A Very Godzilla Christmas

Year by year, I find myself making new emotional divestments from Christmas and the winter holidays. Even when I was younger and still felt the Christmas spirit, I always sensed that there is something not quite right with how we collectively behave during this season. So many expectations, yet so many inevitable upsets and shortcomings. So many nonreligious (and religious) people celebrating Jesus’s birthday with ornaments, presents, and deforested fir trees. So much unbridled consumerism: people utterly possessed, shopping the same way as someone who has been wandering through the desert—parched—for days on end and desperate for the smallest sip of water.

My current sentiments towards Christmas developed gradually—that is, I didn’t just wake up one morning and decide that it wasn’t my thing. They started with objective observations in my youth, some of which are mentioned above, and became cemented into place a little more than a decade ago when I had a string of really fucking terrible holiday seasons. I still held on to the traditional ideals though, because abandoning them would be abandoning a way of life that was familiar and that is dear to so many. (I was already well off the beaten path and certainly didn’t need something like this to put me even more out of step with John and Jane Doe.)

Yet, due to the unpredictability of life and circumstances that were beyond my control, I was fighting a battle that I couldn’t win. I didn’t fully understand this, however, and every subsequent Christmas became increasingly grueling. Then suddenly something happened that deftly released me of this burden:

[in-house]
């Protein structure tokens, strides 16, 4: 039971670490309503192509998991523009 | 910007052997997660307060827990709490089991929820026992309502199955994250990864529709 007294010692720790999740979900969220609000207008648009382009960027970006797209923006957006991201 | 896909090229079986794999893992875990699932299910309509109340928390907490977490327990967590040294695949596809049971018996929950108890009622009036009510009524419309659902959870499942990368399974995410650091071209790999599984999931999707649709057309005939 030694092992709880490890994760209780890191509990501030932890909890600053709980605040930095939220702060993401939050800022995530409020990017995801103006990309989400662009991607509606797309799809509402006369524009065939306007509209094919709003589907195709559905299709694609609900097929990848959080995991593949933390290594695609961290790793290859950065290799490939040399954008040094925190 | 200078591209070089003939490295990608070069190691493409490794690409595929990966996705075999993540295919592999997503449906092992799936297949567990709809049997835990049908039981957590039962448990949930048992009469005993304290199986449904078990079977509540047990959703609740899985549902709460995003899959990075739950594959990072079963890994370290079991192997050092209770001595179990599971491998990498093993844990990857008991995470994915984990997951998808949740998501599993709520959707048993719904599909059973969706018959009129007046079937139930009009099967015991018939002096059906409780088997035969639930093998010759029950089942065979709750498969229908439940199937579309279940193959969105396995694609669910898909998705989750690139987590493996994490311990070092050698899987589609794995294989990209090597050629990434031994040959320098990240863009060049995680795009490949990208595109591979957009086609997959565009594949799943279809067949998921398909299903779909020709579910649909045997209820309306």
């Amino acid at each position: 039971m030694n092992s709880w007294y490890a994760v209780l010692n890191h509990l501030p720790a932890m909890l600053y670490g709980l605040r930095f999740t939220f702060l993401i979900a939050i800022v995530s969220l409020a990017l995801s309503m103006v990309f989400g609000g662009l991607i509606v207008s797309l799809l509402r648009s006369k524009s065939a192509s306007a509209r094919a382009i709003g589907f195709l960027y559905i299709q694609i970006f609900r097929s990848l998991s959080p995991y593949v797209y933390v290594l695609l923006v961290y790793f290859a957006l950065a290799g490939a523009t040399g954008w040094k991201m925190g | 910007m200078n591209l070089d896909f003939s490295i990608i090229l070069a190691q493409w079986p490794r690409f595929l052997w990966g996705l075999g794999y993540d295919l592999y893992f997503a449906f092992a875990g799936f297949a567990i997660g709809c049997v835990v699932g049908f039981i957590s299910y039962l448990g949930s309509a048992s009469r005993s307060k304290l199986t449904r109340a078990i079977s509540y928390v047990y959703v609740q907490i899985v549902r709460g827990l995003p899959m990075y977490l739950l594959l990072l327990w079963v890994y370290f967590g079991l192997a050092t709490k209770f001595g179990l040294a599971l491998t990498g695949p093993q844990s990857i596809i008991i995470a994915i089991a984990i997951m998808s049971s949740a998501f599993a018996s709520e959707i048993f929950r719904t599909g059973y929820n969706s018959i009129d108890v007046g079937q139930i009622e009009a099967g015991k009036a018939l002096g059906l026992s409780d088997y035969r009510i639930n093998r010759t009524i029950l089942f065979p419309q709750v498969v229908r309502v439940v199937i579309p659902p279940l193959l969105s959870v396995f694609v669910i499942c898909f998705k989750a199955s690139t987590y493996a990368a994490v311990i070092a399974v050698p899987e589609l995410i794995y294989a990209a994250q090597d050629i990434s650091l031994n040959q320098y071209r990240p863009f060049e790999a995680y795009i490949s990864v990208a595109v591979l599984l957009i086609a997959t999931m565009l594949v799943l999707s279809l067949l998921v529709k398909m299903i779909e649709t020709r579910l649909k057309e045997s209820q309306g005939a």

One year, after a party on Christmas Eve that I was obliged to attend, I returned to my place and sat in darkness on the couch trying to process everything that was happening in my life, as it existed then, on the backdrop of yet another Christmas season. It was after midnight, so early Christmas morning. I only wanted to shut my brain off and fall asleep, but couldn’t. I turned on the television and began flipping through the channels. Eventually, I saw that the movie Aliens icon-external-link-12x12 icon-search-12x12 had just started. “How peculiar,” I thought to myself, “that somebody would play Aliens on Christmas morning.” I sat there for quite a while just staring at the listing on the TV menu before me. The more I thought about it, the more I began to realize that watching Aliens early Christmas morning was somehow exactly the right thing for me to do at that moment. I was up until almost 3:00am giggling at the perfect portions of sci-fi action and violence that were being fed to me through my television screen. By the end of the movie, I could have guiltlessly and gleefully barked at the mythical fat man himself: “Screw you, Santa! Take a hike! And to hell with all your silver bells, candy canes, and asshole reindeer!”

Somehow, in such a ridiculous and absurd moment, I came to feel joy during a time of year that, for me, had become associated with profoundly unpositive feelings: feelings that then compounded and became so much more than just an absence of joy.

Now, even after so much time, I continue to find new benefits from my break with Christmas. For example, I only buy gifts for people when I find something that is genuinely useful, instead of subscribing to the bullshit notion of compulsory gift-giving. Not only does this save me time and money, but it also makes the gesture of giving someone a present more meaningful. A couple of years back, I bought chocolate coffee beans and chocolate almonds for many of my coworkers. Last year, I didn’t buy anybody anything! This year, I gave presents to two people: 1) a Batman Christmas tree ornament for one of my best childhood buds, and 2) a 32″ HDTV and Blu-Ray disc player for my hippie uncle who had never before laid his eyes on a high-definition television signal.